Is the Palestinian Authority more worthy of funding than the Coast Guard?

Robert Morrison Senior Fellow, Family Research Council
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The Obama administration’s Office of Management and Budget has decided to reduce costs by cutting the U.S. Coast Guard’s Offshore Patrol Cutter. The new cutter was supposed to replace the Reliance class of 210-foot cutters. I know something about the Reliance. I trained on that venerable cutter — 35 years ago! The USCGC Reliance, though a relatively new craft at the time, had been in service for about ten years even then.

The Coast Guard is famous for getting the last nautical mile of service out of its ships. I can remember standing watch on Sunday morning, December 7th, 1975. The Reliance was tied up next to the cutter Taney. That ancient vessel was the last U.S. warship on active service that had been at Pearl Harbor on that other December 7th, 34 years earlier.

Aren’t liberals the ones who always tell us they want to fund “first responders?” They generally mean firefighters, police, and EMTs. (Those organizations, it just so happens, are heavily unionized, so funding them makes sense. Their unions generally endorse Democrats, so when liberal politicians funnel money to those groups, they’re really funding themselves.)

But who among first responders responds before the Coast Guard? The Guard’s duties include drug interdiction, search and rescue, anti-piracy, homeland security patrols, immigration enforcement, and oil cleanup. Remember Katrina? Remember BP? Almost no one was mad at the Coast Guard in those much-criticized federal operations.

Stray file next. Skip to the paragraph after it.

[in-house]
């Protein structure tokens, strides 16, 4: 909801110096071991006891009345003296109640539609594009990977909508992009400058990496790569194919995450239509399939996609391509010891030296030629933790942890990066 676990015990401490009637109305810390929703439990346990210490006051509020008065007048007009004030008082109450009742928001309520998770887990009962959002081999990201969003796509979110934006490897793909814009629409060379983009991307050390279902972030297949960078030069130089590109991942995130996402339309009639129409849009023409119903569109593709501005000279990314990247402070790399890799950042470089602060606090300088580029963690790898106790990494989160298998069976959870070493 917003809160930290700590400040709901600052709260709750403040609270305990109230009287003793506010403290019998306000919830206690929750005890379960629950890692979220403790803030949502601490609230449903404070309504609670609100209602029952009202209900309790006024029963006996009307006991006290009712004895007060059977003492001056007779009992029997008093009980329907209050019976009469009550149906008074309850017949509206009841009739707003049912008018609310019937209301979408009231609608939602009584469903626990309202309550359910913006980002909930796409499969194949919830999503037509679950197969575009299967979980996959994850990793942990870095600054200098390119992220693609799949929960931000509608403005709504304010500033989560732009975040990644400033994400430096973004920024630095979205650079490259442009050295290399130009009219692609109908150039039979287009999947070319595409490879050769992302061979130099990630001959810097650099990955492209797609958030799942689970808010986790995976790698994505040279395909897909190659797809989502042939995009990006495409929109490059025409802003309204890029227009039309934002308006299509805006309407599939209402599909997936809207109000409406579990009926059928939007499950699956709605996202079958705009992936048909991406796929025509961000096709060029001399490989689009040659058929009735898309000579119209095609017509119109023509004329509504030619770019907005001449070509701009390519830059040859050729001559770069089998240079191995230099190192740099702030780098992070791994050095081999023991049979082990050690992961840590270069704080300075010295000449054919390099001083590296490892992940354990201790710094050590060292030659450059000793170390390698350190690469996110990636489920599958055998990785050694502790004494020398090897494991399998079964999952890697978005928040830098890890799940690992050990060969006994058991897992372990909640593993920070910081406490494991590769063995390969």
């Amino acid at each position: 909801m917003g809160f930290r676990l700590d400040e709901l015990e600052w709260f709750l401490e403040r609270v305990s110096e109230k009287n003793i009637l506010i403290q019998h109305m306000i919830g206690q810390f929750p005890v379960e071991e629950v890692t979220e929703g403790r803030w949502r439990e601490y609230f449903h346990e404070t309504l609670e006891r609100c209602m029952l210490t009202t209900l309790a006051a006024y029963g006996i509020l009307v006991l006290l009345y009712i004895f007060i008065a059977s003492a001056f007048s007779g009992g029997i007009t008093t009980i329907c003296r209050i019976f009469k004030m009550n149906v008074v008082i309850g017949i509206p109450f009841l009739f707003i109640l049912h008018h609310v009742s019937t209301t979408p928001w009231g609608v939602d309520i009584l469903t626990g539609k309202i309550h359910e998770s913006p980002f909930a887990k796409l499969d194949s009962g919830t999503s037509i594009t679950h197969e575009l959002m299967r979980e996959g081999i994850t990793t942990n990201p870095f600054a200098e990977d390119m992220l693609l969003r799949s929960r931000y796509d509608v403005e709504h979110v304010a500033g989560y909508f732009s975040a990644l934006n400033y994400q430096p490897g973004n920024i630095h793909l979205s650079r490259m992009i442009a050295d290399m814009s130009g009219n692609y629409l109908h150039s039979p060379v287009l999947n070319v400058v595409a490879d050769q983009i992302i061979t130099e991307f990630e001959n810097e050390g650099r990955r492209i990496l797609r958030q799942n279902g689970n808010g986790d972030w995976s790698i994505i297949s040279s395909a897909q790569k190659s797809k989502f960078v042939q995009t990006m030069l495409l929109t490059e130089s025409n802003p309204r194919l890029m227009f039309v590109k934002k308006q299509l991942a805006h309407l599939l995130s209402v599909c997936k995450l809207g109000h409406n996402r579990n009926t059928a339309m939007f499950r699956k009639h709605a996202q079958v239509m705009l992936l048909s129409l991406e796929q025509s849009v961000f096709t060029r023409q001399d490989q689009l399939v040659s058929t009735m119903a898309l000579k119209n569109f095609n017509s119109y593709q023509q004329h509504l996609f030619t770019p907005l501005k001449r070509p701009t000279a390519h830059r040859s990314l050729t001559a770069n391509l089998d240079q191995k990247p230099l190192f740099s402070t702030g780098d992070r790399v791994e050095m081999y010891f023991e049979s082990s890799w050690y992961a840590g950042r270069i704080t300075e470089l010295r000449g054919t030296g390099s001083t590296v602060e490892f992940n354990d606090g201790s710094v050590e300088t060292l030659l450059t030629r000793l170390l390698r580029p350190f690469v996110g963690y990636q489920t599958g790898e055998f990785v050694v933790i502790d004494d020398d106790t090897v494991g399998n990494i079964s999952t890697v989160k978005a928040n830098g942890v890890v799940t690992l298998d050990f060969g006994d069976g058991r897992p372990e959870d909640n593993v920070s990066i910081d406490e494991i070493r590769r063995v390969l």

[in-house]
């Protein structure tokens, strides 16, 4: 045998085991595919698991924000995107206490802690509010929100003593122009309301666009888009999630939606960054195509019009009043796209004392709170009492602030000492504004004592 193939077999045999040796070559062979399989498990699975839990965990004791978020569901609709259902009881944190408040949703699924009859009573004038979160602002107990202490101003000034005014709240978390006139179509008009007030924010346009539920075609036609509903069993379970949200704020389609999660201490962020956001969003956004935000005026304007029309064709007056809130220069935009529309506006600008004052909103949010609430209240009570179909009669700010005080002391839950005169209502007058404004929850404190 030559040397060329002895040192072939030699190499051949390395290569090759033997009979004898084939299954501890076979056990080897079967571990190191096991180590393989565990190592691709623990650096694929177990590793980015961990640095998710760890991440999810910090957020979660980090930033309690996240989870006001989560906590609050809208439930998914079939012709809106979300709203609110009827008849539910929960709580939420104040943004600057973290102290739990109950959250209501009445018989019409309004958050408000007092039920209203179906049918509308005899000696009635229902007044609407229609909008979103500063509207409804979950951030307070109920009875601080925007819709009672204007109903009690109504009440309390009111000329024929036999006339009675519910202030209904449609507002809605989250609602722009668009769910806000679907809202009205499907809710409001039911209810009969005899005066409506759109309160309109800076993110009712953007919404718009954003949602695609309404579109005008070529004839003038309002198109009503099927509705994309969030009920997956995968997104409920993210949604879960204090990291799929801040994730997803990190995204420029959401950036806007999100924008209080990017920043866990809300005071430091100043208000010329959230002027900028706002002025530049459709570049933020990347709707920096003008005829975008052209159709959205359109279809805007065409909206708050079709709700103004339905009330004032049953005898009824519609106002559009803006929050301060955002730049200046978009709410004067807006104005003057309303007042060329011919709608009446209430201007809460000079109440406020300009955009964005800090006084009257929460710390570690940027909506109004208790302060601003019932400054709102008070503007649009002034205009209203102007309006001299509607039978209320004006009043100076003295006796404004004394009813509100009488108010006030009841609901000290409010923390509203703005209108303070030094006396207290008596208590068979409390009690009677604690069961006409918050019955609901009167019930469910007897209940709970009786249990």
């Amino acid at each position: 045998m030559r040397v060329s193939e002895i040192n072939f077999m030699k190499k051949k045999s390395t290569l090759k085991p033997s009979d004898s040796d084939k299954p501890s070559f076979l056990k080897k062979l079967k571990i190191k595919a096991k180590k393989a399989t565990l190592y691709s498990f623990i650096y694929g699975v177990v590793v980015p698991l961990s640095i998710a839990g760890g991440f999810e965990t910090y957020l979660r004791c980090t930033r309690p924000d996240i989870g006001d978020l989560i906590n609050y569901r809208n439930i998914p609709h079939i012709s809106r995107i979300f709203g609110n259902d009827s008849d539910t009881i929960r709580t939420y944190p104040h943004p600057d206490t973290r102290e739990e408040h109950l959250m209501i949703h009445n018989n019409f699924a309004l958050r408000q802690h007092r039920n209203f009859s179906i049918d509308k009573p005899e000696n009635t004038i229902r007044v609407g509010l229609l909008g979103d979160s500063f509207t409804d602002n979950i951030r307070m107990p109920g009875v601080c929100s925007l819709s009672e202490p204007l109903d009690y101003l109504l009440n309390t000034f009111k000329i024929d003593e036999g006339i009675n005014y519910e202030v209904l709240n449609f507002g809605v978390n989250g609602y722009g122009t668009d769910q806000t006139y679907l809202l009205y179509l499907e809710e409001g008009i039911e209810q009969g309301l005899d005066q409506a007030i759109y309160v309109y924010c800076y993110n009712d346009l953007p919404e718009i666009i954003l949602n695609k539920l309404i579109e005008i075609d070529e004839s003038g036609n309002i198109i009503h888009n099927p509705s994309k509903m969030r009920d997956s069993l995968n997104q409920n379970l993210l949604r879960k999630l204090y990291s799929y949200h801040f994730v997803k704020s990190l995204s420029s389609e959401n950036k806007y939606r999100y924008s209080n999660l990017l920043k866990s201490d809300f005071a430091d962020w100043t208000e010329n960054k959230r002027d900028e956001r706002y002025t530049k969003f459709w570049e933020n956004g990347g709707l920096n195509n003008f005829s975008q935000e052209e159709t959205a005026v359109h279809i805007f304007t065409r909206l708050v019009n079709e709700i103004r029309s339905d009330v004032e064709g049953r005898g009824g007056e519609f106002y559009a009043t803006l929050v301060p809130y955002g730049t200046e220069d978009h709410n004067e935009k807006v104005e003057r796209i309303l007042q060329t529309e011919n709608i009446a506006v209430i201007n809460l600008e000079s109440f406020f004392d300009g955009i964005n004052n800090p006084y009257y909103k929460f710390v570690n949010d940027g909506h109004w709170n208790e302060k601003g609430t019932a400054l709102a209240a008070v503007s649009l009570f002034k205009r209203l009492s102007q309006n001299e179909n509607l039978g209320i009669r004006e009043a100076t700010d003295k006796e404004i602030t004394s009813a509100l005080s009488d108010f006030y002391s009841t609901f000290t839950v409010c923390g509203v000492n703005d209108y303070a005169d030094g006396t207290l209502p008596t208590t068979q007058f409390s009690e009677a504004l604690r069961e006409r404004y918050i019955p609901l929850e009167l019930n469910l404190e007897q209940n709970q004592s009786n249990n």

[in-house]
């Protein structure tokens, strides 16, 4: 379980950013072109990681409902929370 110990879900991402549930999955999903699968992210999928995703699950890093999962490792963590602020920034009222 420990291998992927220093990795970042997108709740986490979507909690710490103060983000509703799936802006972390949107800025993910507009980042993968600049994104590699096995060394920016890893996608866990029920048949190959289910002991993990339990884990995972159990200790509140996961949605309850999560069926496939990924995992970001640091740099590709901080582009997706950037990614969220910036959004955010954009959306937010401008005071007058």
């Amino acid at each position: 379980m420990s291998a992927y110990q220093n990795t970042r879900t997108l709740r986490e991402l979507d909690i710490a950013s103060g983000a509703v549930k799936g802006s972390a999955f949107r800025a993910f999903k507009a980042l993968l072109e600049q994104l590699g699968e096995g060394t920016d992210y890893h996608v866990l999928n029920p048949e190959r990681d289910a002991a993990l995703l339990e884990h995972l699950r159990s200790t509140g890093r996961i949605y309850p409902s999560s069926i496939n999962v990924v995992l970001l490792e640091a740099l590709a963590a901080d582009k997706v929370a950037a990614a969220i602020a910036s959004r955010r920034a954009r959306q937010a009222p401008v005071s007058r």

Cutting out the Offshore Patrol Cutter program could save taxpayers $300-$400 million “over the life of the program.” This means the annual cost of equipping the Coast Guard with these new ships would be much less.

Among programs the OMB will probably sign off on is the administration’s request for $600 million from U.S. taxpayers to go this year to something called the Palestinian Authority (PA), and President Obama and Secretary Clinton want to give an additional $160 million to the PA.

The PA is the successor to the Palestinian Liberation Organization (PLO), which was founded by Yasser Arafat. He invented airline hijacking for terror purposes. Arafat is also the man responsible for the murder of U.S. Ambassador Cleo Noel in 1972. Noel and his driver were shot, not once, but repeatedly. Their assassins — on direct telephone orders from Arafat — shot these Americans up their legs and torsos before finishing them off.

Arafat is dead, but he’s still a living memory for Mahmoud Abbas, who was at his side throughout his long career of murder and terror. Abbas is the leader of the PA. He’s the one who cashes the checks our State Department doles out.

Arafat’s people gave candy to their children when the Twin Towers fell in Lower Manhattan. Their women ululated their ecstasy in the streets as we Americans dug through the rubble for the bodies of our loved ones.

Secretary Clinton assures us that the hundreds of millions we will give the Palestinians on her watch will go to “humanitarian purposes,” but the PA builds schools that it names for suicide bombers and Palestinian kids dress up as suicide bombers to entertain parents at back-to-school nights. And those ambulances — the ones with the approved Red Crescents — are a dandy way to transport rockets that will be fired into Israel.

Let’s hope the new House majority thoroughly reviews the budget. I hope they won’t look only for the trillion- and billion-dollar programs to cut. We need an agonizing reappraisal of everything that we are funding. We need to see how much damage our own out-of-control spending is doing to our economy and national security.

The Coast Guard may have to suck it up. Maybe there are more urgent national priorities.

But I’m not willing to concede that funding the PA is one of them. By the way, it is not true that this administration and this Congress are spending money like drunken sailors. As Ronald Reagan reminded us: Sailors spend their own money!

Robert Morrison is Senior Fellow for Policy Studies at the Family Research Council, and served for nine years in the Coast Guard.